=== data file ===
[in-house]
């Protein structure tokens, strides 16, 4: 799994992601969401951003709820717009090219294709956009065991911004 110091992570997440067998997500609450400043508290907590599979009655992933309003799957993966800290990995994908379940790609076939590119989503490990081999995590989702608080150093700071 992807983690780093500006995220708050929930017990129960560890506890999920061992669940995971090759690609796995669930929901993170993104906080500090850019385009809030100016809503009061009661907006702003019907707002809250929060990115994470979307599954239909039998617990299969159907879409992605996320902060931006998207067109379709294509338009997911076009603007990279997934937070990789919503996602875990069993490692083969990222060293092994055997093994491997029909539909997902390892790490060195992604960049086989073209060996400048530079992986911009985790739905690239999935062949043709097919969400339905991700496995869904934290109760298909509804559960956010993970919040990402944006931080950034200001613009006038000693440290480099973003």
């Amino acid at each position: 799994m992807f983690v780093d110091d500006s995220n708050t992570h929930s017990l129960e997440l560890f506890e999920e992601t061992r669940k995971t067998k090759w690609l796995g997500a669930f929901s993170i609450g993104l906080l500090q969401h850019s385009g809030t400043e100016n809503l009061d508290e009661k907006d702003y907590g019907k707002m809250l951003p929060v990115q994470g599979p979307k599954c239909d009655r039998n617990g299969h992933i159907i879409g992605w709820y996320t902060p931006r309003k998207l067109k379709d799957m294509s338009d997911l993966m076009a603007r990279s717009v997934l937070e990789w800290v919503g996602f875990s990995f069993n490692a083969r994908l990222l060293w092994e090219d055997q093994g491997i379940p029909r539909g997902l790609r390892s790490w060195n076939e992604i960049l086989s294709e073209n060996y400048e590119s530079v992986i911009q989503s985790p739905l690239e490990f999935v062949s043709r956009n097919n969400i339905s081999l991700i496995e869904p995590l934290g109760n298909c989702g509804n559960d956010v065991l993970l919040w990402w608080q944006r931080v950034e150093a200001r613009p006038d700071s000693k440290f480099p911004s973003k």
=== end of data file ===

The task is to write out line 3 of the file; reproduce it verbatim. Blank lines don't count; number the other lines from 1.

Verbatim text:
């Amino acid at each position: 799994m992807f983690v780093d110091d500006s995220n708050t992570h929930s017990l129960e997440l560890f506890e999920e992601t061992r669940k995971t067998k090759w690609l796995g997500a669930f929901s993170i609450g993104l906080l500090q969401h850019s385009g809030t400043e100016n809503l009061d508290e009661k907006d702003y907590g019907k707002m809250l951003p929060v990115q994470g599979p979307k599954c239909d009655r039998n617990g299969h992933i159907i879409g992605w709820y996320t902060p931006r309003k998207l067109k379709d799957m294509s338009d997911l993966m076009a603007r990279s717009v997934l937070e990789w800290v919503g996602f875990s990995f069993n490692a083969r994908l990222l060293w092994e090219d055997q093994g491997i379940p029909r539909g997902l790609r390892s790490w060195n076939e992604i960049l086989s294709e073209n060996y400048e590119s530079v992986i911009q989503s985790p739905l690239e490990f999935v062949s043709r956009n097919n969400i339905s081999l991700i496995e869904p995590l934290g109760n298909c989702g509804n559960d956010v065991l993970l919040w990402w608080q944006r931080v950034e150093a200001r613009p006038d700071s000693k440290f480099p911004s973003k």